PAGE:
It's February 12, 2016. A year ago today, I wrote about Superman's powers. 76 years ago today, the Superman radio series began and introduced perhaps his most famous power. That radio show gave Superman the power to fly.
When he was introduced in 1938, Superman's abilities were great strength, great speed, the ability to leap 1/8 of a mile, and invulnerability to anything less powerful than tank fire or a serious bomb. That was it. As months went by, we saw that his senses were enhanced too. But the radio show added flight and our imaginations locked onto that. It somehow made him even bigger than he was in the comics, that he enjoys a freedom we only touch in dreams. The cartoon serials then showed Superman flying and so the comics followed suit afterward. It is still his most iconic power and enhanced his metaphor. He is this person that came from the sky and wants to help us, his adopted family.
As the years went on, he became more and more powerful, but also gained new weaknesses. This was embraced by fans at the time but eventually, a more cynical generation decided that it distanced Superman. He was too powerful now in their minds. Whereas in the 1930s and 40s, he was a bit of a cowboy, a social justice vigilante with a swagger who never minded a little trash talk, he was now seen as an invincible boy scout who had an easy life without danger, despite the fact that he lives in a universe populated by aliens, mad scientists, demons, gods and cosmic menaces who can seriously harm or kill him.
Just yesterday, I overheard yet again a person telling their friend that Superman is just too powerful to be interesting. I get that basic problem, but there's a flaw in the logic if you don't also consider that to be a problem with most superheroes. Because it is. Spider-Man is more formidable than over 75% of the criminals he meets on the street. Batman has better resources than just about anyone he comes across and is usually smarter. Buffy can defeat most vampires and usually has back-up. The Black Widow will usually beat the odds. It's part of the premise of hero stories that they will have traits and resources that let them meet extraordinary threats, but that doesn't mean they're without problems (unless you're just a lazy writer).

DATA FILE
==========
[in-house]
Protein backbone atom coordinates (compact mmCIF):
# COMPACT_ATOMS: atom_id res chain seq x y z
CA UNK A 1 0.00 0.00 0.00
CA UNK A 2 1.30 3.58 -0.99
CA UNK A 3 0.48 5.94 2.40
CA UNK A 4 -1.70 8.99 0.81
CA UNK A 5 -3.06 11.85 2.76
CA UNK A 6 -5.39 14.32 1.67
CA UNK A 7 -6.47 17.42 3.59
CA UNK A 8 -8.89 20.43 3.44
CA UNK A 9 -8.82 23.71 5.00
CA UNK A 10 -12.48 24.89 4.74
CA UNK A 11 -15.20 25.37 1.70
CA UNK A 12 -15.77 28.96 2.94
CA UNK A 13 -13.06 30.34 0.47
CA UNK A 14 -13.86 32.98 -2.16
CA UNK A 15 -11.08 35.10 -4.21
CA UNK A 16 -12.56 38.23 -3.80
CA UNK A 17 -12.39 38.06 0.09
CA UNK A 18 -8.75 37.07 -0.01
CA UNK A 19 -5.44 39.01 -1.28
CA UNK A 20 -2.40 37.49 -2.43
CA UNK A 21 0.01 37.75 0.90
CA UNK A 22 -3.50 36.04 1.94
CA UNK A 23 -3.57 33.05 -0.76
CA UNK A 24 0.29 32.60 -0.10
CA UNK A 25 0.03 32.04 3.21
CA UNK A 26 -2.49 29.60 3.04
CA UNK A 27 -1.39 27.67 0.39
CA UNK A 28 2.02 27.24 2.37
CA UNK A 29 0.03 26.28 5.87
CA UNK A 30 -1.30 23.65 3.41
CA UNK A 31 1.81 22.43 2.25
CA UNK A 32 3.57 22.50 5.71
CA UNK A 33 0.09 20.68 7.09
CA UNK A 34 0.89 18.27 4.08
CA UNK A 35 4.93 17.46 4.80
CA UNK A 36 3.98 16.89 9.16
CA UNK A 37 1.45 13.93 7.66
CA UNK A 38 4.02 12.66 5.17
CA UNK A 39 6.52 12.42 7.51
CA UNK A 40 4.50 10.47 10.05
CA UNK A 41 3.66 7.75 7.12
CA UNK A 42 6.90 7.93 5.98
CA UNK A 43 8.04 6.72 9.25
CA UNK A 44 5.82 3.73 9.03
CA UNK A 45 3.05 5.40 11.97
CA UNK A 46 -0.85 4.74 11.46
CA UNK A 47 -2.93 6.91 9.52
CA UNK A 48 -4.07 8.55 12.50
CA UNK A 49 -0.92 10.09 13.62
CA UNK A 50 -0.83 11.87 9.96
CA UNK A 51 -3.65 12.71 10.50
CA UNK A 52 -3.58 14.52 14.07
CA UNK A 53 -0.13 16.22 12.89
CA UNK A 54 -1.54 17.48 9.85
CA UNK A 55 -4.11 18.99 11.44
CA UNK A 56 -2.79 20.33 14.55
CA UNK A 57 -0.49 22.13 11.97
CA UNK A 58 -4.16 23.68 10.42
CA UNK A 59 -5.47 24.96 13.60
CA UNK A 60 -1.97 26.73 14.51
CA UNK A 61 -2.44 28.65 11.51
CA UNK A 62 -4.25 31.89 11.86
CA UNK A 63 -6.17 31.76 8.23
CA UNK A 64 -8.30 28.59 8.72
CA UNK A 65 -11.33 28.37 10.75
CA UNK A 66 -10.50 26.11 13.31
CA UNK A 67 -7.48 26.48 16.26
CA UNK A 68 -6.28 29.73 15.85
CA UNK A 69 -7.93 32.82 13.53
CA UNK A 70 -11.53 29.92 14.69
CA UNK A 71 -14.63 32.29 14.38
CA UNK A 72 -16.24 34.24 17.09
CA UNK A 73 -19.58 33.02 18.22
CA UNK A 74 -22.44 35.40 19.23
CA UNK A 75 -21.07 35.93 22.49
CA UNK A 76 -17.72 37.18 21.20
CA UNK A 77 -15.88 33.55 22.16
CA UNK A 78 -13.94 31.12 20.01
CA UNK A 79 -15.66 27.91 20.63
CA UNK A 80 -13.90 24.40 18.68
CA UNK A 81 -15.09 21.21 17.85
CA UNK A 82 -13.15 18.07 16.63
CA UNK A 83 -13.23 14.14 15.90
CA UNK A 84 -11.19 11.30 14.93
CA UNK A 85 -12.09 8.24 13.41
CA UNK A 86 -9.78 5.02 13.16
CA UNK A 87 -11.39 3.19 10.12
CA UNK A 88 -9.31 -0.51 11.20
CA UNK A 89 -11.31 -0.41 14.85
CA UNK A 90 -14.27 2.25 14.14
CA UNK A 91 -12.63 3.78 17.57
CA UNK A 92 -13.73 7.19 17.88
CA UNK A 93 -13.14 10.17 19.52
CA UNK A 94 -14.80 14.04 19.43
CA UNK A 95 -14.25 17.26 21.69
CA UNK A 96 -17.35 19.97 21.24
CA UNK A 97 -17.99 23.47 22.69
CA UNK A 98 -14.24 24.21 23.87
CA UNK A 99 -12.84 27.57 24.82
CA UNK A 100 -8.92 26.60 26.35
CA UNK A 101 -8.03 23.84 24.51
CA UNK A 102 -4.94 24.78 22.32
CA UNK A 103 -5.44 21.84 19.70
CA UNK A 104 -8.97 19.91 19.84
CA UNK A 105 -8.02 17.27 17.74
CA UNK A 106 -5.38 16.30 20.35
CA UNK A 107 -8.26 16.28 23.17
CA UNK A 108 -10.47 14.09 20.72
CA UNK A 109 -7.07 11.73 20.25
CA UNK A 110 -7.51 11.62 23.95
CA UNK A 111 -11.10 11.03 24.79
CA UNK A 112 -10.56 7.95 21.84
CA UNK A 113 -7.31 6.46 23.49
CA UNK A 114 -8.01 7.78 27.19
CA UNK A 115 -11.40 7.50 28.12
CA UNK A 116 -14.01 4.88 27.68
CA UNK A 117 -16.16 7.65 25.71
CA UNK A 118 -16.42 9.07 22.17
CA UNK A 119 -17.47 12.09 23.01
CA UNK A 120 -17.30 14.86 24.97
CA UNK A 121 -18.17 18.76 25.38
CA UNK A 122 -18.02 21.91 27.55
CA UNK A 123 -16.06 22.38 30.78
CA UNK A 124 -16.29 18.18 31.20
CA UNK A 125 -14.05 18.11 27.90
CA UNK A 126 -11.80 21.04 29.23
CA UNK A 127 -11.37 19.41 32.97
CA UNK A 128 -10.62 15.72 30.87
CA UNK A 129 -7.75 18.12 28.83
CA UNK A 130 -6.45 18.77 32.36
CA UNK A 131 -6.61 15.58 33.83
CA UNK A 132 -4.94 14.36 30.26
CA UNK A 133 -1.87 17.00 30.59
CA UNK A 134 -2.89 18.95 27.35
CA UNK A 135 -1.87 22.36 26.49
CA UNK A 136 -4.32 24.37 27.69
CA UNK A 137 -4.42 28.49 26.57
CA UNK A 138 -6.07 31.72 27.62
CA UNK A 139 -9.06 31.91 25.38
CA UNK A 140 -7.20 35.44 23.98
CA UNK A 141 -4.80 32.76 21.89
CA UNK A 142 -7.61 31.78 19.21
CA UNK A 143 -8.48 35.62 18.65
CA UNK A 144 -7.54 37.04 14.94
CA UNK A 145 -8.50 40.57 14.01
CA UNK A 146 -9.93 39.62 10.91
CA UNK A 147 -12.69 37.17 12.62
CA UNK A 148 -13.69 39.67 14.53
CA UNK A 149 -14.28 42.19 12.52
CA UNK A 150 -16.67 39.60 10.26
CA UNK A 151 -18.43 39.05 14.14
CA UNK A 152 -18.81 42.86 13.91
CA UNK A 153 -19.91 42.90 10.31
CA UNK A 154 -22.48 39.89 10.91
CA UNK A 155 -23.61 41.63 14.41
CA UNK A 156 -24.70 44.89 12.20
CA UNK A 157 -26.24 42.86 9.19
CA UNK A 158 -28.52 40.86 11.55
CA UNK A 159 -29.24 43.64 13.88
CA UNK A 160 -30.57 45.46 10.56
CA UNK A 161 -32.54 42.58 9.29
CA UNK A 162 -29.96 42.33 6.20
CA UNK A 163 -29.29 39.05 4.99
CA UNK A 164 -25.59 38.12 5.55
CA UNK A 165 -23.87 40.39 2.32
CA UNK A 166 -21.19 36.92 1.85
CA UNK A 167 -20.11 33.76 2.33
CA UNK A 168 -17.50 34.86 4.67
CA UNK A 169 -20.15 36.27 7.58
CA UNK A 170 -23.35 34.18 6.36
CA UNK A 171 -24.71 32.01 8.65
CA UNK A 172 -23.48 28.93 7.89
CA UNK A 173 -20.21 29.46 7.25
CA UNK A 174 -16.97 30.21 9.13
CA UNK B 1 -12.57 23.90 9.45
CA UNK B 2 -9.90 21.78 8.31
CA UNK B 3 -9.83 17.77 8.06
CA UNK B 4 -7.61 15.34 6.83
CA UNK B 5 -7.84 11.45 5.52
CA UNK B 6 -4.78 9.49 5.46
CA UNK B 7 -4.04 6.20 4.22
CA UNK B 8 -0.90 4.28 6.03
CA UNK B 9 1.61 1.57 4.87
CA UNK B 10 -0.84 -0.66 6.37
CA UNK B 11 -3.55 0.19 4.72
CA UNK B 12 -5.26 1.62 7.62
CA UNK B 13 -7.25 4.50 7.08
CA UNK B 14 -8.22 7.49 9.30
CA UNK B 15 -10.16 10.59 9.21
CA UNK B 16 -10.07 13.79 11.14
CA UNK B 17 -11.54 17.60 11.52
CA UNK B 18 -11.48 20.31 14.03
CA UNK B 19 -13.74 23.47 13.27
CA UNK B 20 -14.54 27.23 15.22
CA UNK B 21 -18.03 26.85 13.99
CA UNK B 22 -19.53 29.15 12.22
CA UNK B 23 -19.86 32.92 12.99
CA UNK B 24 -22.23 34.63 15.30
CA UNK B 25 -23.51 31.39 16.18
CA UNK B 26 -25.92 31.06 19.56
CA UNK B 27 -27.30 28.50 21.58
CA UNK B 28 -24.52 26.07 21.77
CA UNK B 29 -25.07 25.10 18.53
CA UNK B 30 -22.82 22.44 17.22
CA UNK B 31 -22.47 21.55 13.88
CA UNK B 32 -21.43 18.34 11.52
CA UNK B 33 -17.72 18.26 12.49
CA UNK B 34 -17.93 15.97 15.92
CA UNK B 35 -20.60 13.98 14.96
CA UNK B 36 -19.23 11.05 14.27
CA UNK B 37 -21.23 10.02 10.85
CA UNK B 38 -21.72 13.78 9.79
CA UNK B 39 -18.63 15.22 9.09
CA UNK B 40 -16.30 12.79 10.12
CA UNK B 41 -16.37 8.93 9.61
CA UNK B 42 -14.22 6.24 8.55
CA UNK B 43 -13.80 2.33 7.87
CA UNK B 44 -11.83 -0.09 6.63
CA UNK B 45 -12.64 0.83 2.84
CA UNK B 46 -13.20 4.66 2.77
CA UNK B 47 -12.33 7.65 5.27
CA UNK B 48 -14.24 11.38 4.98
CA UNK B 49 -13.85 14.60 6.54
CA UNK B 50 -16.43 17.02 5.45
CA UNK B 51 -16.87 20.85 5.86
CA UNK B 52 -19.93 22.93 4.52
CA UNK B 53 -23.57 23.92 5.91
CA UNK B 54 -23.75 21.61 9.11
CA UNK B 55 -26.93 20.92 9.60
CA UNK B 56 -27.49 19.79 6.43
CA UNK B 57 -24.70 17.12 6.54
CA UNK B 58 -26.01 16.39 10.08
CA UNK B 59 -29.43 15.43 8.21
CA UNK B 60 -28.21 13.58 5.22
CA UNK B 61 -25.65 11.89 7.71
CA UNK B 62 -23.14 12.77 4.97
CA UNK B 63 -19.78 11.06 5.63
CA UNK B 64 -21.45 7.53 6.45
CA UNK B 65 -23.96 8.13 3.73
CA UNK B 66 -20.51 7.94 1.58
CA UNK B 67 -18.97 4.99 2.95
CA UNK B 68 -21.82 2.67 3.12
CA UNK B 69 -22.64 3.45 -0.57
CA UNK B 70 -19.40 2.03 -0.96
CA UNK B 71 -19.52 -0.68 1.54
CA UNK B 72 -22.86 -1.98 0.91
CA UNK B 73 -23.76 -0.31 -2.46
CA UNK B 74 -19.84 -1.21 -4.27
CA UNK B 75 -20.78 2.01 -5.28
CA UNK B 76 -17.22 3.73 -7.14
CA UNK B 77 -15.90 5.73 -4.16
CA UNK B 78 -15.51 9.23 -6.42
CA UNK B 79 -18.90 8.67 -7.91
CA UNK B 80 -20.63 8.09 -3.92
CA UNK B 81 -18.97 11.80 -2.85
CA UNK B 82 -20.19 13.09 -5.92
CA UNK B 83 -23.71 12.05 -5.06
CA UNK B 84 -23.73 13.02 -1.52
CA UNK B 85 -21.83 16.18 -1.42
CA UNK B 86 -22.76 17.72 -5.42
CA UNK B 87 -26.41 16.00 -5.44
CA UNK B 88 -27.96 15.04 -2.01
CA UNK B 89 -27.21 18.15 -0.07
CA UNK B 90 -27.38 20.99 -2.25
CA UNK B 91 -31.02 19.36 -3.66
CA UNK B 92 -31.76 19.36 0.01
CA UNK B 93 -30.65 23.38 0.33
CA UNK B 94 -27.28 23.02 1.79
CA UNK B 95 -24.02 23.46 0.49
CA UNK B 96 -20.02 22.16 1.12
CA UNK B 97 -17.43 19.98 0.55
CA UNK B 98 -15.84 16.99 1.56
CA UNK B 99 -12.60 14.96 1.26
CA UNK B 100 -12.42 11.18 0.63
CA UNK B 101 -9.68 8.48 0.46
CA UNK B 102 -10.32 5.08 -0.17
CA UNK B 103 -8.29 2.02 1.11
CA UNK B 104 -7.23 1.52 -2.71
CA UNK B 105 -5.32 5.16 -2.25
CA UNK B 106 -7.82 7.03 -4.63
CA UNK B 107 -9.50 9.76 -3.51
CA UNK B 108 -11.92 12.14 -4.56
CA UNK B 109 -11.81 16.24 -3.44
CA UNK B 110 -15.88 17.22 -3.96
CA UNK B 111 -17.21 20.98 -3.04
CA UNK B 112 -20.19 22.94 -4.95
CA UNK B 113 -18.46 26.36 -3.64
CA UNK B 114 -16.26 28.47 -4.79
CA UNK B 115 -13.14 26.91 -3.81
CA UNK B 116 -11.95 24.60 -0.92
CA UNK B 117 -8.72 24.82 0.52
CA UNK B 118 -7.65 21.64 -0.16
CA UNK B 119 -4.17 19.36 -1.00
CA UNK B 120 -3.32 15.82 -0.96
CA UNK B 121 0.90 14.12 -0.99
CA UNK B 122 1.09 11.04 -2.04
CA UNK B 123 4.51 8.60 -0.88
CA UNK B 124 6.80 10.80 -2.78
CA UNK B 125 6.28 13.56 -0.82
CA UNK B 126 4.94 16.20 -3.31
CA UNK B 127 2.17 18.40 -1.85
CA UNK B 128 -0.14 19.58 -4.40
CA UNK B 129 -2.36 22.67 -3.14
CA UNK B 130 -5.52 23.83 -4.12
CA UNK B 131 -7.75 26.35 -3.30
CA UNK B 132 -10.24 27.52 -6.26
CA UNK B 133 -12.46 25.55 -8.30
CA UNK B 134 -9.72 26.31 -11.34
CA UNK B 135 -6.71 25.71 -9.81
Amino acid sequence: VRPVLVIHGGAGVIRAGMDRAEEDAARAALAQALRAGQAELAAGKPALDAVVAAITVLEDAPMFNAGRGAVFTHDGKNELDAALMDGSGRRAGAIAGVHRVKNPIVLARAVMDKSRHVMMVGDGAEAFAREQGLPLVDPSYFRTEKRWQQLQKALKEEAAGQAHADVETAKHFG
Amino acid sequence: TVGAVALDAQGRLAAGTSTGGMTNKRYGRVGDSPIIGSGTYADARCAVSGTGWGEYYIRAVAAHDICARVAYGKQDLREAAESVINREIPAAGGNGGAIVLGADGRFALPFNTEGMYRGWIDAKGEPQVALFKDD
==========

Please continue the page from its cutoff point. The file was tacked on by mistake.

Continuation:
Superman lowering his power level or losing certain powers can be fun to explore but isn't the lost key to interesting stories. Like most heroes, the real drama is how he sees the world and deals with things he can't punch away. How he sees life and morality is not just due to his upbringing by kind, decent, altruistic people, but also because of the perspective of learning that you are the last of your race, that your planet died due to its leaders dismissing uncomfortable truths and dangers, and the literal perspective his superhuman senses bring. For instance, some comics explore that teenage Clark learns to love writing because touching people with the right words involves talent and skill where his powers don't provide a real advantage. And how about those comics where teenage Clark meets a group of time travelers who show him the wonders of Earth in the 30th and 31st century? Time travel means that adult Clark's idealism isn't naive, it's an informed opinion, he's seen what humanity can achieve.
Superman is invulnerable to many threats in the world, but thanks to his heightened senses, he's not numb. In stories by Elliot S! Maggin, Superman sees beautiful color auras around living things, colors that go away with death. No wonder he prizes life so much. In Grant Morrison's "All-Star Superman," the evil Lex Luthor temporarily gains Kryptonian abilities and is brought to tears when he sees the world through Superman's eyes. I'd love to see any of these ideas explored in a movie rather than mostly seeing Superman display simple speed and brute strength yet again.
Today, some argue that Superman should go back to this 1938 power level because it's much more "realistic." First of all, "realistic" is an odd word to use when accepting an alien in a cape with bulletproof skin. It seems like you're missing part of the basic premise of the genre. Second, Superman's creators Jerry Siegel and Joe Shuster, as well as the audience at the time, did not consider these abilities to be cemented in a realistic or "grounded" level of science fiction. Superman's power set in 1938 was unapologetic science fantasy, so much so that some publishers turned down the story submission because they thought it was too ridiculous to be enjoyed. Yet here we are, still talking about him. So stop seeing his abilities as an obstacle, stop apologizing, and start celebrating that superheroes, for the most part, invite both a bit of silliness and a lot of imagination. If you can't have fun with that, ok. It's not for everyone. Move on to the stories that suit you better and let the rest of us enjoy this one.
Just my thoughts.